The California Court of Appeal reviewed a case involving a pedestrian killed by a motor vehicle, ultimately reversing the lower court’s grant of summary judgment and allowing the plaintiffs to proceed with their suit. In this case, the relatives of a pedestrian killed in a motor vehicle collision brought an action against the driver for negligence, as well as against the passenger for willfully interfering with the driver of a vehicle. The passenger filed a motion for summary judgment, which the lower court granted.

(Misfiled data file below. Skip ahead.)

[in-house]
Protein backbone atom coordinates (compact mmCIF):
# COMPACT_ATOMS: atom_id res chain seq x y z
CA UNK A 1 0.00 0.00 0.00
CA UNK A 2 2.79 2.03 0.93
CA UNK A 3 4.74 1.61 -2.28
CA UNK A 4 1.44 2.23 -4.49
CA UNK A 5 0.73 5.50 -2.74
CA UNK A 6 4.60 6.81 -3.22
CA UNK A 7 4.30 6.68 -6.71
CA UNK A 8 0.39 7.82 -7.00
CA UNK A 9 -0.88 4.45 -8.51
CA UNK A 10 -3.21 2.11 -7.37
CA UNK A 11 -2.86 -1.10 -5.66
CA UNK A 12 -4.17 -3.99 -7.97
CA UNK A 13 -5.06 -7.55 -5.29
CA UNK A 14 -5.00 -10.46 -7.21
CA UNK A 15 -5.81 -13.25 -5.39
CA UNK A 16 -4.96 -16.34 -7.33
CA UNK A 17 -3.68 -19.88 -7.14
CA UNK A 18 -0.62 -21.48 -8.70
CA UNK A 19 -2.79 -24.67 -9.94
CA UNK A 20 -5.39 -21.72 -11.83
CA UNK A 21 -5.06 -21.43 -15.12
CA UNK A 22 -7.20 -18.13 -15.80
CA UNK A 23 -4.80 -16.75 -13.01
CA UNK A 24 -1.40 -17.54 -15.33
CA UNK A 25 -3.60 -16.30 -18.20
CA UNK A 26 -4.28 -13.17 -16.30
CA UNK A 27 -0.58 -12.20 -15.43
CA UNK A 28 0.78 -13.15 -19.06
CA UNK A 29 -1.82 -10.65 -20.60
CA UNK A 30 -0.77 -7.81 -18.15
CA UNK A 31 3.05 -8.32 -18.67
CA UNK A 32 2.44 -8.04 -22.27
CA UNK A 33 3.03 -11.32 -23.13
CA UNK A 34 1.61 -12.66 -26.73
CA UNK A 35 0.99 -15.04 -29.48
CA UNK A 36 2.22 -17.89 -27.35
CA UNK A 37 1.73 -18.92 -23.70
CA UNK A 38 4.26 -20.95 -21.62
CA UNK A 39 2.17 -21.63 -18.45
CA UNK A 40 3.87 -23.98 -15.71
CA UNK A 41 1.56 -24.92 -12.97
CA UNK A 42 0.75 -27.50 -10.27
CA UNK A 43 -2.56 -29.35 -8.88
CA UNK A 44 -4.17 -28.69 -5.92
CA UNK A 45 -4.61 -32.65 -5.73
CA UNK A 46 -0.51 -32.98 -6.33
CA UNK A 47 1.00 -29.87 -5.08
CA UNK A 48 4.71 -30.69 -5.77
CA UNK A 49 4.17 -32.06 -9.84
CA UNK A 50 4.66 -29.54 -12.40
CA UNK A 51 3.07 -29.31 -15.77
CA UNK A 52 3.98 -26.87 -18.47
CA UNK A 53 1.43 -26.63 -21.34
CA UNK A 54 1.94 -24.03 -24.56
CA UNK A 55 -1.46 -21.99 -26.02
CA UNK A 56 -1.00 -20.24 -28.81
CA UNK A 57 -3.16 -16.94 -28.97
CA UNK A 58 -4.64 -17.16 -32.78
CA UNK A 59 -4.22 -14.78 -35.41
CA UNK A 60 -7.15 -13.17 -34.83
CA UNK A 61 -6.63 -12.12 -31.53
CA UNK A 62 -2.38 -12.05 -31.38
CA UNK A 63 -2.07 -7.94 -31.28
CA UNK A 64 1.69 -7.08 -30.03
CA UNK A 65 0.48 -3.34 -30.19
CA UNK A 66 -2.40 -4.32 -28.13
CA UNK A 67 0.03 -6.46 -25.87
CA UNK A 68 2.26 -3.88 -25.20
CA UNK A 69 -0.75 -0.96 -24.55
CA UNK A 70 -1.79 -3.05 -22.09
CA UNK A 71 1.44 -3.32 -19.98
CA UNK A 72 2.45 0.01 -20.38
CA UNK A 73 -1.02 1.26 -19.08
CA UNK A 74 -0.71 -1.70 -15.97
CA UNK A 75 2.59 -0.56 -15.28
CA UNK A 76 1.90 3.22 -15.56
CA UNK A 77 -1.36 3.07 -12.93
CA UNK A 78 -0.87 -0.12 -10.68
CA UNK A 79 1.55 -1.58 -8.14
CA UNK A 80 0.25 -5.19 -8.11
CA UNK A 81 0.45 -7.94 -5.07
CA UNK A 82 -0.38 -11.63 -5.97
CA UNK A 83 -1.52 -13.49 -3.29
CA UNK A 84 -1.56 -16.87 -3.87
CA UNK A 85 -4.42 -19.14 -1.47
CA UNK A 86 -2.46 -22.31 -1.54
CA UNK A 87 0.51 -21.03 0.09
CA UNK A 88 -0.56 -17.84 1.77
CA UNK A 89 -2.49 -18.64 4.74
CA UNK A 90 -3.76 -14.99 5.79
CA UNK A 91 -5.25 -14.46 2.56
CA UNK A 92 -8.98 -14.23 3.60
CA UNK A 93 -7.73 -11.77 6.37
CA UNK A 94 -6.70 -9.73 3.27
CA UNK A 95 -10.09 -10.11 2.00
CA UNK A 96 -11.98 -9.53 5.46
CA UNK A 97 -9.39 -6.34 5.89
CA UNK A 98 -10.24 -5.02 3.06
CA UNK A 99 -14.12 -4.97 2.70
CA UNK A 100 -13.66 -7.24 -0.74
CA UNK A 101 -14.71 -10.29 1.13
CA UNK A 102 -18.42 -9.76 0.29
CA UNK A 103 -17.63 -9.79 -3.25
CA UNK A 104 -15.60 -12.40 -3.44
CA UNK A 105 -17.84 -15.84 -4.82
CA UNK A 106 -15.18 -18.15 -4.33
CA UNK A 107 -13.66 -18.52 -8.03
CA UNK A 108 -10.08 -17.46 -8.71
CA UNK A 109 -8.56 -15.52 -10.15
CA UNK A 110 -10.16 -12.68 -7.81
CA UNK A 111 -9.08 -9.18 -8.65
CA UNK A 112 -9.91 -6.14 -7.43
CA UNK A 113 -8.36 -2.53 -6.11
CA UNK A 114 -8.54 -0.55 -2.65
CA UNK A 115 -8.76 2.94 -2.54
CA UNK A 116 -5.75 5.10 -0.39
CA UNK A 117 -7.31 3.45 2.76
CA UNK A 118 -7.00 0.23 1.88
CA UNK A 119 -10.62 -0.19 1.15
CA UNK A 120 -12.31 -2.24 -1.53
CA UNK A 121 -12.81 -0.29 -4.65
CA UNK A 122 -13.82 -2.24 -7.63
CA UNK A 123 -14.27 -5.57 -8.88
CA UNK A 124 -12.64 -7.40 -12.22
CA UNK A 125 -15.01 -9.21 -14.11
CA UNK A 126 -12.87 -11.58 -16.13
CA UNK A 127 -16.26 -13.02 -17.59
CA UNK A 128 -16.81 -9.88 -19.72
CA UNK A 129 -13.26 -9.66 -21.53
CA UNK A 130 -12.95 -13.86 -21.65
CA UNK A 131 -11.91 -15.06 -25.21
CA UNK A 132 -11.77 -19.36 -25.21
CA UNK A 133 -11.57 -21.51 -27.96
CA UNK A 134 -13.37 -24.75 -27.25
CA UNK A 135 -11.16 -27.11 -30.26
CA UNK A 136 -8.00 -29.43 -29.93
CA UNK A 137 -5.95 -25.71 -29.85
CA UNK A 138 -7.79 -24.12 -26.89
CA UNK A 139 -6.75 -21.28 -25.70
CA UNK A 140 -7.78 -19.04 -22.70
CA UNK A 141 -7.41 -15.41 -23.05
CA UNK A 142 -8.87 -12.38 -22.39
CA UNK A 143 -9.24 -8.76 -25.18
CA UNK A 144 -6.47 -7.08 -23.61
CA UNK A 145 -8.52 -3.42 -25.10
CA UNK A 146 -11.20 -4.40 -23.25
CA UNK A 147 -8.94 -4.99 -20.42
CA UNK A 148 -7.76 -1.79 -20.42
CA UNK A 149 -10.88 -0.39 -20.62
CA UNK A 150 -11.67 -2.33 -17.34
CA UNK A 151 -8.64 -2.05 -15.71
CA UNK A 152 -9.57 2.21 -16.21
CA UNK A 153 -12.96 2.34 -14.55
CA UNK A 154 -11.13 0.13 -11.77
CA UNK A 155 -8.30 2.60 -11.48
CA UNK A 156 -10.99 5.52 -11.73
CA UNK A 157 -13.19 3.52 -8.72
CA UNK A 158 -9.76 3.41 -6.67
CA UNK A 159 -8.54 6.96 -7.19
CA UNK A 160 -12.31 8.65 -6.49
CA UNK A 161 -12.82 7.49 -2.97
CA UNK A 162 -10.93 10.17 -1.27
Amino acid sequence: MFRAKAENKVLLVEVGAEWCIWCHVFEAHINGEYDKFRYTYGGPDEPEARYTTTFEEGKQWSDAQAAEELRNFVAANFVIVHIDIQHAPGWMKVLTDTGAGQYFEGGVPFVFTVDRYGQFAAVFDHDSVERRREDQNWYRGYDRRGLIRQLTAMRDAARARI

In the case, the occupants of the vehicle were driving to a drugstore when the front passenger told the driver to take a shortcut through a residential street, which had a posted speed limit of 25 mph. The passenger knew the street had dips that could cause a car traveling at a high rate of speed to become airborne, and she told the driver that he should drive fast over them to “catch air.” The driver sped up to such a degree that he lost control of the car and collided into the victim’s parked car as the victim was attempting to put a child in a car seat. The victim was killed by the impact. Evidence indicated that the defendants’ vehicle was traveling at approximately 70 miles per hour at the time of impact.